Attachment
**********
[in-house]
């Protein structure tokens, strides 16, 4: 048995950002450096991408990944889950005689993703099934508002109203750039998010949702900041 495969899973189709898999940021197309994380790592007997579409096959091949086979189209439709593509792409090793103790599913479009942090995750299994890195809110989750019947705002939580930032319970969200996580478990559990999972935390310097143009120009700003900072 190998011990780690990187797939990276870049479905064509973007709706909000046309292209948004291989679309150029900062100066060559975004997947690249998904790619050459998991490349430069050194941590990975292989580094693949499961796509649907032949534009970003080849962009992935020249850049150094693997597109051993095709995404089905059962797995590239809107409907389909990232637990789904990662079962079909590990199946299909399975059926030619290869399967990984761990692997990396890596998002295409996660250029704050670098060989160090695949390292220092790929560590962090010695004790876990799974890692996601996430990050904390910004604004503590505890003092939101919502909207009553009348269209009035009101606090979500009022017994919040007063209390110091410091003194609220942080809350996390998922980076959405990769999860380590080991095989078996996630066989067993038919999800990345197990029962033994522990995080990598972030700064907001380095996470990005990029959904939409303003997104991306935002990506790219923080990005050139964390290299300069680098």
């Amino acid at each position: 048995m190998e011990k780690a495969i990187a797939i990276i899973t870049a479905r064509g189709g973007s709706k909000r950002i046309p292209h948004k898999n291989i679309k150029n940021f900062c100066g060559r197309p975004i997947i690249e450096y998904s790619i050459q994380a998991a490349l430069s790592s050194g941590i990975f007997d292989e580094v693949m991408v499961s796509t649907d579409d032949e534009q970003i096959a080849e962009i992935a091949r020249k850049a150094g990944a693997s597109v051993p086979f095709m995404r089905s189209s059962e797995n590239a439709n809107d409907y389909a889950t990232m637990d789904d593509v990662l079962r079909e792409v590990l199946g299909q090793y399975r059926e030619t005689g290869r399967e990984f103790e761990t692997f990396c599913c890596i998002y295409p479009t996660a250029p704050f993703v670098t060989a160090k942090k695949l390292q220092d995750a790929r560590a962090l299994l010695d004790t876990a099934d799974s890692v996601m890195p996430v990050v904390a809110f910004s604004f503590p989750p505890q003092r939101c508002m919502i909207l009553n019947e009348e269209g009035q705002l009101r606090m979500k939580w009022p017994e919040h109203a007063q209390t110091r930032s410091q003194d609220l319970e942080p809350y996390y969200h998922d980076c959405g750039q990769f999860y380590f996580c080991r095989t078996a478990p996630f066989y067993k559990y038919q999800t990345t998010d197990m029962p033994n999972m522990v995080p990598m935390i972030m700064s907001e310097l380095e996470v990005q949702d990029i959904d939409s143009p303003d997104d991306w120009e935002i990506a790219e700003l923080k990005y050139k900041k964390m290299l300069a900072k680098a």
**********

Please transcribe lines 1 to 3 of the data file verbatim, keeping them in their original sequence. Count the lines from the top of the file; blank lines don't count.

[in-house]
């Protein structure tokens, strides 16, 4: 048995950002450096991408990944889950005689993703099934508002109203750039998010949702900041 495969899973189709898999940021197309994380790592007997579409096959091949086979189209439709593509792409090793103790599913479009942090995750299994890195809110989750019947705002939580930032319970969200996580478990559990999972935390310097143009120009700003900072 190998011990780690990187797939990276870049479905064509973007709706909000046309292209948004291989679309150029900062100066060559975004997947690249998904790619050459998991490349430069050194941590990975292989580094693949499961796509649907032949534009970003080849962009992935020249850049150094693997597109051993095709995404089905059962797995590239809107409907389909990232637990789904990662079962079909590990199946299909399975059926030619290869399967990984761990692997990396890596998002295409996660250029704050670098060989160090695949390292220092790929560590962090010695004790876990799974890692996601996430990050904390910004604004503590505890003092939101919502909207009553009348269209009035009101606090979500009022017994919040007063209390110091410091003194609220942080809350996390998922980076959405990769999860380590080991095989078996996630066989067993038919999800990345197990029962033994522990995080990598972030700064907001380095996470990005990029959904939409303003997104991306935002990506790219923080990005050139964390290299300069680098």
């Amino acid at each position: 048995m190998e011990k780690a495969i990187a797939i990276i899973t870049a479905r064509g189709g973007s709706k909000r950002i046309p292209h948004k898999n291989i679309k150029n940021f900062c100066g060559r197309p975004i997947i690249e450096y998904s790619i050459q994380a998991a490349l430069s790592s050194g941590i990975f007997d292989e580094v693949m991408v499961s796509t649907d579409d032949e534009q970003i096959a080849e962009i992935a091949r020249k850049a150094g990944a693997s597109v051993p086979f095709m995404r089905s189209s059962e797995n590239a439709n809107d409907y389909a889950t990232m637990d789904d593509v990662l079962r079909e792409v590990l199946g299909q090793y399975r059926e030619t005689g290869r399967e990984f103790e761990t692997f990396c599913c890596i998002y295409p479009t996660a250029p704050f993703v670098t060989a160090k942090k695949l390292q220092d995750a790929r560590a962090l299994l010695d004790t876990a099934d799974s890692v996601m890195p996430v990050v904390a809110f910004s604004f503590p989750p505890q003092r939101c508002m919502i909207l009553n019947e009348e269209g009035q705002l009101r606090m979500k939580w009022p017994e919040h109203a007063q209390t110091r930032s410091q003194d609220l319970e942080p809350y996390y969200h998922d980076c959405g750039q990769f999860y380590f996580c080991r095989t078996a478990p996630f066989y067993k559990y038919q999800t990345t998010d197990m029962p033994n999972m522990v995080p990598m935390i972030m700064s907001e310097l380095e996470v990005q949702d990029i959904d939409s143009p303003d997104d991306w120009e935002i990506a790219e700003l923080k990005y050139k900041k964390m290299l300069a900072k680098a």